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Christian Sandvig (University of Michigan)
May 21, 2014 @ 4:00 pm - 5:00 pm
Former President Eisenhower is credited as the father of the US Interstate highway network, but he did not design any of it. Indeed, we don’t normally think of large-scale infrastructure networks as things that are “designed,” even though they are undoubtedly human-made objects. Instead of “design,” infrastructure networks are portrayed as incremental assemblages that accrete or “evolve” thanks to some combination of engineering and politics. In this talk I will argue that it is useful and interesting to buck this linguistic convention: to track down and expose particular design decisions in large-scale infrastructure networks. That is, I will argue that design writ large is a useful way to conceptualize infrastructure.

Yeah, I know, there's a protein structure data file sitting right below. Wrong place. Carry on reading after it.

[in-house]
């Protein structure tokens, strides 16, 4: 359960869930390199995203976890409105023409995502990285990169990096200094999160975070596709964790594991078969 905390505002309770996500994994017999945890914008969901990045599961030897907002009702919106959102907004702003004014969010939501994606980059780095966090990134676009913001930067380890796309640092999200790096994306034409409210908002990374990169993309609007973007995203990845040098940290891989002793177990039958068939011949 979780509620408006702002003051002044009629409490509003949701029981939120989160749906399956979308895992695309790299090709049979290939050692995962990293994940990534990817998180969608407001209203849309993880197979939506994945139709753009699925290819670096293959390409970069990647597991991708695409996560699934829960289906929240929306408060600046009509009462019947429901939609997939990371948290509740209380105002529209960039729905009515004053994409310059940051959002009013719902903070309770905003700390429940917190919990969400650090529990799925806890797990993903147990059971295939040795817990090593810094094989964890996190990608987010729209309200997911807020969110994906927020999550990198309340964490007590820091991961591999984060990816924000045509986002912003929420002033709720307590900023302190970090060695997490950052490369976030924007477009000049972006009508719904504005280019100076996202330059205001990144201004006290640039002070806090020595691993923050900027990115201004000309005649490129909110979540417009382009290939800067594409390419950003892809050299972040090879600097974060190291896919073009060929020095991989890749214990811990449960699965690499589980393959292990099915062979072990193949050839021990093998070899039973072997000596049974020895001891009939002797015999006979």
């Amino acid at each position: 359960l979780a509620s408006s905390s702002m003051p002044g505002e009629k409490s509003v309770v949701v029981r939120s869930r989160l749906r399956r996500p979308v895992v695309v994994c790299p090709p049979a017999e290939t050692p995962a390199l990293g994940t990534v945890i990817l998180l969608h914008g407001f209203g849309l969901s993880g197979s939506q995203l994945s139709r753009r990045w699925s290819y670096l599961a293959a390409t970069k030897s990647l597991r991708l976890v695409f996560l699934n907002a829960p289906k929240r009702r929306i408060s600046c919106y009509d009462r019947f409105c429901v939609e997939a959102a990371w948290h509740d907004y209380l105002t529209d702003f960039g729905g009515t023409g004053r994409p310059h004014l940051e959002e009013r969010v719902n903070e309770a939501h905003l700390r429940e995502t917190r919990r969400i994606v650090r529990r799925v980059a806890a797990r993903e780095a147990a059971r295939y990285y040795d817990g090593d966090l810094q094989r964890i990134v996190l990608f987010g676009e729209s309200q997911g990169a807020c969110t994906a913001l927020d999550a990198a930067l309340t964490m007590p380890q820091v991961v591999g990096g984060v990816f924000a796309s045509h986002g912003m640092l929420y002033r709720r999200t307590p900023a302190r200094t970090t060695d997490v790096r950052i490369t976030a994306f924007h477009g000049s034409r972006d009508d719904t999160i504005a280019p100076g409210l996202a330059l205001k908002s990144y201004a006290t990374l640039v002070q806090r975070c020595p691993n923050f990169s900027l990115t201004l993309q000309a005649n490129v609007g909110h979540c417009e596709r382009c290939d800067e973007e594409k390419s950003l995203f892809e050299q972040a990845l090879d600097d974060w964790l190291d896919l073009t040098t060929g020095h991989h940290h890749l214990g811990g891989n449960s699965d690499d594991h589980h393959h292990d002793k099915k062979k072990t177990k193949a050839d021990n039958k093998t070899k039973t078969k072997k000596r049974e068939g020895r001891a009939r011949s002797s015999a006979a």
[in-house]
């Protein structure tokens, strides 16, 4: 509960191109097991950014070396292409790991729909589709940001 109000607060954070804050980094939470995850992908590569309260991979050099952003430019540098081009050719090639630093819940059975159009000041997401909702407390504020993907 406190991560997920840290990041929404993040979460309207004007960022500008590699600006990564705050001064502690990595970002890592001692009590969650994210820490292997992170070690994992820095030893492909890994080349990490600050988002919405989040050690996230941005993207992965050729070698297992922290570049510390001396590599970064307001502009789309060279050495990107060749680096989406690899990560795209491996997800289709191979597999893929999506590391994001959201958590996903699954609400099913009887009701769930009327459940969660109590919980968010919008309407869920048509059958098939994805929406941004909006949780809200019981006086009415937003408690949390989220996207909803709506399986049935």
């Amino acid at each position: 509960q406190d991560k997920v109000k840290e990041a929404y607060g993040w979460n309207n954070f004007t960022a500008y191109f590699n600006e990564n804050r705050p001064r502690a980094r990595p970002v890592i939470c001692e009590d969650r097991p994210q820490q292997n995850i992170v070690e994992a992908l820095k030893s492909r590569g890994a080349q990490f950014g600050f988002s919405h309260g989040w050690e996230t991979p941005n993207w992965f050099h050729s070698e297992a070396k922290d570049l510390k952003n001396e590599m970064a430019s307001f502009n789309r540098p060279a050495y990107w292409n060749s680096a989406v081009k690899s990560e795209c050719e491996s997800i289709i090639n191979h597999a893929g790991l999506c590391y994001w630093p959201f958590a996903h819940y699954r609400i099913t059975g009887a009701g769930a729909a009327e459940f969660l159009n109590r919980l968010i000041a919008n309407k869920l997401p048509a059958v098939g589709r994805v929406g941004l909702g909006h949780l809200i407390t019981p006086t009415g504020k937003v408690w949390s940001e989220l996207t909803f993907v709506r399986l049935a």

To advance this claim, I will consider broadband Internet infrastructure networks. This talk will rely on the case of the Tribal Digital Village, an Internet Service Provider serving Native American Tribes in Southern California. Manuel Castells wrote that networks do not connect all places, but rather they connect valuable places. Examining broadband Internet networks provides a novel way to think about value, and it can uncover values that are not obviously part of a normal design process. In the end, study of this particular wireless network suggests new conceptual work needs to be done at the intersection of infrastructure and marginalization.
About the Speaker
Christian Sandvig is Associate Professor of Information and Communication Studies at the University of Michigan. He is also a Faculty Associate at the Institute for Social Research and the Berkman Center for Internet & Society at Harvard University. His research investigates the problem of justice in the design of information and communication infrastructures. He previously received the Faculty Early Career Development Award from the US National Science Foundation (NSF CAREER) in the area of Human-Centered Computing and was named a “next-generation leader in science and technology policy” in a faculty competition organized by the American Association for the Advancement of Science.